Polar bears are tremendously impressive — the very definition of charismatic megafauna. They’re cute and fluffy but also huge and powerful.
Polar bears in Alaska, courtesy of Alan D. Wilson via wikimedia commons.
Of those four factors, though, it’s not cuteness, size, or strength that impresses most: it’s fluffiness. Fluffy fur is what lets polar bears survive the frigid temperatures of the Arctic.
Just how does fur work to keep polar bears a balmy 37 degrees Celsius in -40 degree weather? A new paper by physicist Priscilla Simonis and colleagues illuminates the insulating power of polar bear fur.
As a general rule, insulation limits heat transfer. Perfect insulation for a polar bear, therefore, would mean that heat transfer between warm polar bear skin and the cold Arctic air is zero. The polar bear stays 37 degrees without cooling down, and the air remains -40 degrees without warming up.
Often it is presumed that fur works as an insulator primarily by trapping pockets of warm air with very low heat conductivity. (Until now, some version of this explanation is probably what I would have told my not-quite-three year old had she thought to ask how fur keeps animals warm.) But Dr. Simonis recognized that this model was too simplistic — the low heat conductivity of air couldn’t fully account for keeping polar bears with 5-inch-long fur a full 77 degrees Celsius higher than the -40 degree background temperatures of the arctic.
Conduction is only one of three methods of heat transfer. The other two are convection and radiation. With polar bears, there’s probably not much heat transfer occurring via convection. This is because convection requires air movement and the air beneath a layer of polar bear fur is generally pretty still. (This is another insulating benefit of fur.) That leaves radiation.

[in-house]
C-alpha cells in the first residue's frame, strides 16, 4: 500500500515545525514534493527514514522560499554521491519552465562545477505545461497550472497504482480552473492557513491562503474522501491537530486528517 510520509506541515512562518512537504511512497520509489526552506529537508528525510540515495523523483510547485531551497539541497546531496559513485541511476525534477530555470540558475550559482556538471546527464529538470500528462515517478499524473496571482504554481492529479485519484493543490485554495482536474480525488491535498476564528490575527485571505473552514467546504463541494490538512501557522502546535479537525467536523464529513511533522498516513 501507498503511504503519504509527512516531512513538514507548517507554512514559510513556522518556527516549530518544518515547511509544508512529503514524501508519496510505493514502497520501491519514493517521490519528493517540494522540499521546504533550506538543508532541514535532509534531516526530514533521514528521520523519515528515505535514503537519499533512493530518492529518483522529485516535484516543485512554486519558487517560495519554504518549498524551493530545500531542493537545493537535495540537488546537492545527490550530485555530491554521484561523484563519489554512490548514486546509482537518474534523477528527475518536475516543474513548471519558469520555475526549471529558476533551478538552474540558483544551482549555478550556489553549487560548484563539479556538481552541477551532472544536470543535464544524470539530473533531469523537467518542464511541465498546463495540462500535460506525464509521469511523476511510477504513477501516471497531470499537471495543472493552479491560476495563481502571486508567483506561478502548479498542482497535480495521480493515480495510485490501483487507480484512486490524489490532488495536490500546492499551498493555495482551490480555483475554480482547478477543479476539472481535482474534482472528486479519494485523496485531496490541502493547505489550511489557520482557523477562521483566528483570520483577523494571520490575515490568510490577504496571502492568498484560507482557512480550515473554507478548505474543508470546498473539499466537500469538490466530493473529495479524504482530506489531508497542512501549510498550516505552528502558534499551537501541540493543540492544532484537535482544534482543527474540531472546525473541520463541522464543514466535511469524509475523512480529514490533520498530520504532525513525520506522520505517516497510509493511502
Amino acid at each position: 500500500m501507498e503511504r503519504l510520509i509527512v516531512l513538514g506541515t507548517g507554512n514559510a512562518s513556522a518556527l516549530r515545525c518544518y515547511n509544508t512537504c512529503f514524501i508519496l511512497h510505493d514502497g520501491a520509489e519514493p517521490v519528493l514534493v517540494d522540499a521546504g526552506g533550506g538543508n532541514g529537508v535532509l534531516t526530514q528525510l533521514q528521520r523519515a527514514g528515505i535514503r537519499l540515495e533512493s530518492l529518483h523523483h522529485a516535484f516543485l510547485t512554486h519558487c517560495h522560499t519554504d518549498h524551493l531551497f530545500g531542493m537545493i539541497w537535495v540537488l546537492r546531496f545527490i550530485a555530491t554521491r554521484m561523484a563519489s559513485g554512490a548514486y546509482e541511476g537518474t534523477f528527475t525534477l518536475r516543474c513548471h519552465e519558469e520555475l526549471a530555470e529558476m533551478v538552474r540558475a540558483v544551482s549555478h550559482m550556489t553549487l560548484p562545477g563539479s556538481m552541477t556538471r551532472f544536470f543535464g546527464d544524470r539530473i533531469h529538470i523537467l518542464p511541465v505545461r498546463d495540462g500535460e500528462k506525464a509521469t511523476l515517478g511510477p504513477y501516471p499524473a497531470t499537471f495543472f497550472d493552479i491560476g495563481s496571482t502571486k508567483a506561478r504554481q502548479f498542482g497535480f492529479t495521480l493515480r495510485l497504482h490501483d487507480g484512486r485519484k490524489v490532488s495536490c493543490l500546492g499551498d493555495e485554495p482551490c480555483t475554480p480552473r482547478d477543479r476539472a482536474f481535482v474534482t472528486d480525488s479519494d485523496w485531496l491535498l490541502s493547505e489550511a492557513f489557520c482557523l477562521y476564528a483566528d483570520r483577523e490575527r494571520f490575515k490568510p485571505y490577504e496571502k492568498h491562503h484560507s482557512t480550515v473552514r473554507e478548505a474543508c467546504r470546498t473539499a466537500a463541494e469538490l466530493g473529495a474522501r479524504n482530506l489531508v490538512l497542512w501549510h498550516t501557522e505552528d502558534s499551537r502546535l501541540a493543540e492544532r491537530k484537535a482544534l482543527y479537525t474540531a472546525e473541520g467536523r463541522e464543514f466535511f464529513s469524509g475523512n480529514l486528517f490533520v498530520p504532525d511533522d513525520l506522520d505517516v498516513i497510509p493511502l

Dr. Simonis figured out that, in a universe stripped of several possible confounding variables, polar bears would likely suffer about ten times as much heat loss from radiation as they would from conduction. So for polar bears to survive in the Arctic, their fur must be countering that radiative effect in some very significant way.
Gradually extrapolating from simple to more complicated mathematical models, Dr. Simonis showed that two elements are necessary to create this type of significant insulating effect against heat loss by radiation: First, she noted that there is a “rapid decrease in heat transfer rate with [an] increasing number of intermediate absorbers.” In other words, to achieve insulation against radiated heat, there should be lots of objects — individual strands of fur, say — between polar bear skin and the cold, cold air. Second, for each of these intermediate objects there should be “small absorption with high reflectances.” What does this mean? Well, radiative heat loss occurs via infrared radiation (this is the principle that allows for thermal imaging). And white surfaces reflect all colors of light, including infrared. Therefore, to best reflect infrared radiation and insulate a polar bear, its fur should be white.
(It helps that polar bear skin is black and quite able to reabsorb infrared radiation reflected by the white fur.)
The takeaway: polar bears’ white fur serves a dual purpose — it camouflages them in the snow, as you already knew, and it traps their radiated body heat. Or, to use Dr. Simonis’s words, “The structure of polar bear or snow fox fur is actually multifunctional, providing both visual camouflage and good thermal insulation.” Impressive.
(So impressive, in fact, that Dr. Simonis proposes using what I’ll call the “polar-bear-fur principle” for improving insulation in such high-tech applications as thermal shields for satellites.)
P. Simonis, M. Rattal, E. M. Oualim, A. Mouhse, and J. Vigneron (2014) Radiative contribution to the thermal conductance in animal furs and other wooly insulators. Optics Express, Vol. 22, Issue 2, pp. 1940-1951. doi: http://dx.doi.org/10.1364/OE.22.001940